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Presentation at the International Conference on Mathematics Textbook Research and Development, 29-31 July, Southampton, UK.
Textbook use in mathematics classrooms in England is, according to TIMSS data, “lower than that in the highest-attaining countries” (see Askew et al, 2010, p.34). In England there is an important role for OFSTED, the official body for inspecting schools, when it comes to inspection of the quality of teaching. Previously, it has been suggested that OFSTED holds particular views on textbook use in that opposes an ‘over-reliance’ on textbooks, claiming that “in over a third of classes there was an over-reliance upon a particular published scheme” and that this “usually led to pupils spending prolonged periods of time in which they worked at a slow pace, often on repetitive, undemanding exercises, which did little to advance their skills or understanding of number, much less their interest and enthusiasm for mathematics” (OFSTED, 1993, p. 16). This paper reports on an analysis of almost 10,000 publicly-available OFSTED secondary school inspection reports and mathematics-specific commentaries from the year 2000 until now. The analysis focuses on what OFSTED has said over this period about textbook use in general and about the use of mathematics textbooks in particular. The analysis is complemented by examining whether there are differences across different chief inspectors of OFSTED. The analysis was conducted by first ‘scraping’ the reports from the OFSTED website and then utilising text mining and association analysis techniques to extract features of these documents. While the results of the data mining show that the role of textbooks for OFSTED appeared to be relatively minor under different inspection regimes, interpreting these findings from data mining alone was not straightforward. A further qualitative analysis found mention of ‘over-reliance’ on textbooks, confirming that ‘over-reliance’ on textbook use might still be seen in a negative way.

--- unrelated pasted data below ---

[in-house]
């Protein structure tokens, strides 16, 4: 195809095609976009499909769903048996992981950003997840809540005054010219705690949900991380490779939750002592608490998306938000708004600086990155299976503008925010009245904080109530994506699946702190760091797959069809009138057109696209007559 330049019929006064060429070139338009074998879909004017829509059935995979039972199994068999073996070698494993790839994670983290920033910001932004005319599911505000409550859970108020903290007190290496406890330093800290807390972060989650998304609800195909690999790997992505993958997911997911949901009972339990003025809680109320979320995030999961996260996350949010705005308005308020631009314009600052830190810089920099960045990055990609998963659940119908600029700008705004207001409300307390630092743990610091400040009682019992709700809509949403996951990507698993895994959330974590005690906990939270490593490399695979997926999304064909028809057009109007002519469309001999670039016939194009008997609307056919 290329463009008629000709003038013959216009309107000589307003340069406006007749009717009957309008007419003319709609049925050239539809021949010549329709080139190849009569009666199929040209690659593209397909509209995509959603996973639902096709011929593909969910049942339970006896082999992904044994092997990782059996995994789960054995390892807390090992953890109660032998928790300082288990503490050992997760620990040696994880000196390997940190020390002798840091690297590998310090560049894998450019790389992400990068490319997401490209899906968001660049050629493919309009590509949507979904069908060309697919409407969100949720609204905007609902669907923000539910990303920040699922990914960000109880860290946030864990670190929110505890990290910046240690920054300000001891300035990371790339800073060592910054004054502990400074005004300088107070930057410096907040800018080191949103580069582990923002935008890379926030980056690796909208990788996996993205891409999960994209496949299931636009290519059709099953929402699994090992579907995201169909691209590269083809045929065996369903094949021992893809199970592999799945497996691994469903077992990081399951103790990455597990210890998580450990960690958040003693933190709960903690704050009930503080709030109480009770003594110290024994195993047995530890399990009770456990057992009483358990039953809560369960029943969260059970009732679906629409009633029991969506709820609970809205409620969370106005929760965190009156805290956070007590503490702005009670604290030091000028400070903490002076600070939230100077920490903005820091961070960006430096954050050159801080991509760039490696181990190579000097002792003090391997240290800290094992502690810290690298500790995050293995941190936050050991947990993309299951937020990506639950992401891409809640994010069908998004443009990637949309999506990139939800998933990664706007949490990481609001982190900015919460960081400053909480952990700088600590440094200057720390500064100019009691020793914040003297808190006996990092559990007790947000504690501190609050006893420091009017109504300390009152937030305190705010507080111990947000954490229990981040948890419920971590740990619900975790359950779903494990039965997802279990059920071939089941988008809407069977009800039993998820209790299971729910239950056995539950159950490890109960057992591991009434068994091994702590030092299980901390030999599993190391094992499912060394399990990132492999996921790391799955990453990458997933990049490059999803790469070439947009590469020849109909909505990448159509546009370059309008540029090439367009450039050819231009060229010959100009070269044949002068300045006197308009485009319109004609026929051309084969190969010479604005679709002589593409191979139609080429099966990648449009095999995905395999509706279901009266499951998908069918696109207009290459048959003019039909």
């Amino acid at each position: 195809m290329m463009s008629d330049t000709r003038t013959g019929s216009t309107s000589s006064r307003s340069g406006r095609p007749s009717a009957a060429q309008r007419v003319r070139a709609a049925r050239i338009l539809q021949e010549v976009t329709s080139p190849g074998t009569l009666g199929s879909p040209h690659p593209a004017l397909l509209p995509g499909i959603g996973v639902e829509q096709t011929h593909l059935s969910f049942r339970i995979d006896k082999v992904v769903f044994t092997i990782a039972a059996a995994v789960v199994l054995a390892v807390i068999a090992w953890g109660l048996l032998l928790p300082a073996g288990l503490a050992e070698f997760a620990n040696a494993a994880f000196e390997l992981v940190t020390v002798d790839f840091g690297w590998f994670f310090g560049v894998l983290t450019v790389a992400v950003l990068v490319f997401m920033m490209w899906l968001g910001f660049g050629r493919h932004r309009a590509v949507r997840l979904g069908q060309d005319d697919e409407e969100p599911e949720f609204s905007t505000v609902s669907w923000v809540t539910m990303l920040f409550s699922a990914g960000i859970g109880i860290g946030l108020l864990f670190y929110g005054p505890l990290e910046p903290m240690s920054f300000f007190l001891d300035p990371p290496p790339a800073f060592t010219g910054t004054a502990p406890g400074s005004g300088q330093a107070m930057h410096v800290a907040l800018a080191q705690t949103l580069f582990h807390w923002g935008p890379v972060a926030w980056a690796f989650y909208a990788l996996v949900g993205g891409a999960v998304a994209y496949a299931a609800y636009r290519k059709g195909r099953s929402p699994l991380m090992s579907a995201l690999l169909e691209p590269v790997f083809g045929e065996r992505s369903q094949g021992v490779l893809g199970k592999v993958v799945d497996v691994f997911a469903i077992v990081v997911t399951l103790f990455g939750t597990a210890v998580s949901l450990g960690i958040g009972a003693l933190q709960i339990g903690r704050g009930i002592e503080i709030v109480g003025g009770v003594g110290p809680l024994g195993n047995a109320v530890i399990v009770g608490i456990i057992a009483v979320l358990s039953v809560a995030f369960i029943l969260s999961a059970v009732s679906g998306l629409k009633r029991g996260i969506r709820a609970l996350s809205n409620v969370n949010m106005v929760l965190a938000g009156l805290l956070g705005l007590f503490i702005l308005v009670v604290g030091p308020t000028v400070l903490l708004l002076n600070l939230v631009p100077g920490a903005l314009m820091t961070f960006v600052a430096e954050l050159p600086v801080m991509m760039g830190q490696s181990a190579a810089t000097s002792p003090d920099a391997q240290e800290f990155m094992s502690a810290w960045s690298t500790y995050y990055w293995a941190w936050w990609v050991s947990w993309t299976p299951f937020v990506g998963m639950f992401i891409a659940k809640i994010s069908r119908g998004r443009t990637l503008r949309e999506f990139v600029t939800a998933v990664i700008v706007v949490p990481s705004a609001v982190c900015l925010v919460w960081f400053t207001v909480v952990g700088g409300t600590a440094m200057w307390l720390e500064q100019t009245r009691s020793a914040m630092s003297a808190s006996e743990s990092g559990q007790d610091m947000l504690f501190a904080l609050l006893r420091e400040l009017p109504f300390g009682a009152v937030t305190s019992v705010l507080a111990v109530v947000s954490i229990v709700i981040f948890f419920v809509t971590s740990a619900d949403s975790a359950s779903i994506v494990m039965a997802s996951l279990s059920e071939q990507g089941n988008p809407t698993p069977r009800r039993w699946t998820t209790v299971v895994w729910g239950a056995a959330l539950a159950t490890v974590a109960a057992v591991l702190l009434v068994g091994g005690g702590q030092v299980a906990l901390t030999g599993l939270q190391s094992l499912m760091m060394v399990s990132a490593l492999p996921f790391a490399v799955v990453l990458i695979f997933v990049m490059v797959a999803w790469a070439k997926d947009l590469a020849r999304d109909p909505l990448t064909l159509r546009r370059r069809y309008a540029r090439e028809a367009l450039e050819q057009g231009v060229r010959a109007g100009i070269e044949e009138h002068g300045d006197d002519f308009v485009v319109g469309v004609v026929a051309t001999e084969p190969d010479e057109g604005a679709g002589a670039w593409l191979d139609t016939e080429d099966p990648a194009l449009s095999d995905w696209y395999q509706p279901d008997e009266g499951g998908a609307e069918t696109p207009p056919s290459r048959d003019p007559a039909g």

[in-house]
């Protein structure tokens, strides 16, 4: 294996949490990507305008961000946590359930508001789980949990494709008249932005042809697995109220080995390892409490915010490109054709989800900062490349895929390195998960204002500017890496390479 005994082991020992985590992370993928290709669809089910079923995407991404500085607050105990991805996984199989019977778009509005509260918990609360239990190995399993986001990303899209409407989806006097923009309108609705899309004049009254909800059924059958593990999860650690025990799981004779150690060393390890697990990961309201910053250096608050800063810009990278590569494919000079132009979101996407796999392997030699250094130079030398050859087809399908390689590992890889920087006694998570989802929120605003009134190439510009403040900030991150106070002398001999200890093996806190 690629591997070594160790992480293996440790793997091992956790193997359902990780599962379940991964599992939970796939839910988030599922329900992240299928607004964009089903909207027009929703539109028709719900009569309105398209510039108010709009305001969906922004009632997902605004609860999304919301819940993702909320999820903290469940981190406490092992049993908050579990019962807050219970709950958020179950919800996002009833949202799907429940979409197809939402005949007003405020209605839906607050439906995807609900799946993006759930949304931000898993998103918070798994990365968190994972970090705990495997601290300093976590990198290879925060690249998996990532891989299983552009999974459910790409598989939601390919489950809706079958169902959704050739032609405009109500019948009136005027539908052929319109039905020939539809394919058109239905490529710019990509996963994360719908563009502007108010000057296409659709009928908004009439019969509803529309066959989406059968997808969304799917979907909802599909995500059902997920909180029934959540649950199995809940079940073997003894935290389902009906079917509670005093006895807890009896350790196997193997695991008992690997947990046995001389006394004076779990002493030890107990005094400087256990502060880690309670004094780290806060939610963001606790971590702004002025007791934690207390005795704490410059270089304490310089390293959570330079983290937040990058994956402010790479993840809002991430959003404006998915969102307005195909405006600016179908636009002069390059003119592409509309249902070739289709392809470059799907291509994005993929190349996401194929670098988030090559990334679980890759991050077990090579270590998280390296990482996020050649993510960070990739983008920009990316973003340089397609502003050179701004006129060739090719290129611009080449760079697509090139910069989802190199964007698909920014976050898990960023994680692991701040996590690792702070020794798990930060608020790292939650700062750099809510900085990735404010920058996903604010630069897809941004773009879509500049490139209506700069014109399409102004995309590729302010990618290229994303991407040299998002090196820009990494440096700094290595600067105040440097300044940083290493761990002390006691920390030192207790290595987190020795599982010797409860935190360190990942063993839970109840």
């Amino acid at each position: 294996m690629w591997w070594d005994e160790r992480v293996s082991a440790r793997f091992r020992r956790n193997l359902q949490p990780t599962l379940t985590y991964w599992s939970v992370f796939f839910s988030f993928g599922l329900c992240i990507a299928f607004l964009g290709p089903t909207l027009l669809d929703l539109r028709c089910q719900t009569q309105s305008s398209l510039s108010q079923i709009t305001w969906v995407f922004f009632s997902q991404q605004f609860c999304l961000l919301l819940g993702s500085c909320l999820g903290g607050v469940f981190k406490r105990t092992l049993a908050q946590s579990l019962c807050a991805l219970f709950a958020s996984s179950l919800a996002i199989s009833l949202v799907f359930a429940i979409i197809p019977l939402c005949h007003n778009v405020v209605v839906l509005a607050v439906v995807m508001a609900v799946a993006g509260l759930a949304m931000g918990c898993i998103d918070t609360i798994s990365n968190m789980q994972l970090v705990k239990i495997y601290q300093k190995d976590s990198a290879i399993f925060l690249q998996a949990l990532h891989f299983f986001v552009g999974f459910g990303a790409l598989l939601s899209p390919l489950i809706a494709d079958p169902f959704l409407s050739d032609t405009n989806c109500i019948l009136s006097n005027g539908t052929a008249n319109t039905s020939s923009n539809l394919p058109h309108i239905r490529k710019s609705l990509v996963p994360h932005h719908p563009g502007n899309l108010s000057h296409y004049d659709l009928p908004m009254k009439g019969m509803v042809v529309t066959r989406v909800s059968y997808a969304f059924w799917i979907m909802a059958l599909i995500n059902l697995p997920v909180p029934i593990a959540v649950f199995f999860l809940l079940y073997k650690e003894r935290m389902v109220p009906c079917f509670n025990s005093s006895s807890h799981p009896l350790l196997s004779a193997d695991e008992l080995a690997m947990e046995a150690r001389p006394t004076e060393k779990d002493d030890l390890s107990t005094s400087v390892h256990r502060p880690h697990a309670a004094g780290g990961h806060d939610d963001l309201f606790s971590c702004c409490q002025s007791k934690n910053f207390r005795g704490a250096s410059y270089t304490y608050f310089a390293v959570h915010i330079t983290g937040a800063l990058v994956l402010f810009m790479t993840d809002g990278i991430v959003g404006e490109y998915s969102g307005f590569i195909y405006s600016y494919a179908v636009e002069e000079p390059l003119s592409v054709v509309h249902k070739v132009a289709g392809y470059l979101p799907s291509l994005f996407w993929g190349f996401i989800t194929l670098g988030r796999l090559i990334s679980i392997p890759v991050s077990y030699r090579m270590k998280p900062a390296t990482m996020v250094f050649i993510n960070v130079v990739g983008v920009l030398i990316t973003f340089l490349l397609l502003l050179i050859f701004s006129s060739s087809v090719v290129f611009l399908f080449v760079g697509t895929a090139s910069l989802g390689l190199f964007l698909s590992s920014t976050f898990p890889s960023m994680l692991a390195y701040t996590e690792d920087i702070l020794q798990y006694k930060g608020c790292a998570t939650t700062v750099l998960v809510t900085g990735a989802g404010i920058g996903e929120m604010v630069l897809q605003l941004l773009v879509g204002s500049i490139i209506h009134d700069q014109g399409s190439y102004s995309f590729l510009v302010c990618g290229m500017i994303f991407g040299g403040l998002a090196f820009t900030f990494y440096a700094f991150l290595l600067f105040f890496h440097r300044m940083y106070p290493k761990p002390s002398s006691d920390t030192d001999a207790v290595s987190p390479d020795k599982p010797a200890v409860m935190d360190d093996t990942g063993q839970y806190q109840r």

Askew, M., J. Hodgen, et al. (2010). Values and Variables: Mathematics education in high-performing countries. London: Nuffield.
OFSTED. (1993). The teaching and learning of number in primary schools. National curriculum mathematics attainment target 2. London: HMSO.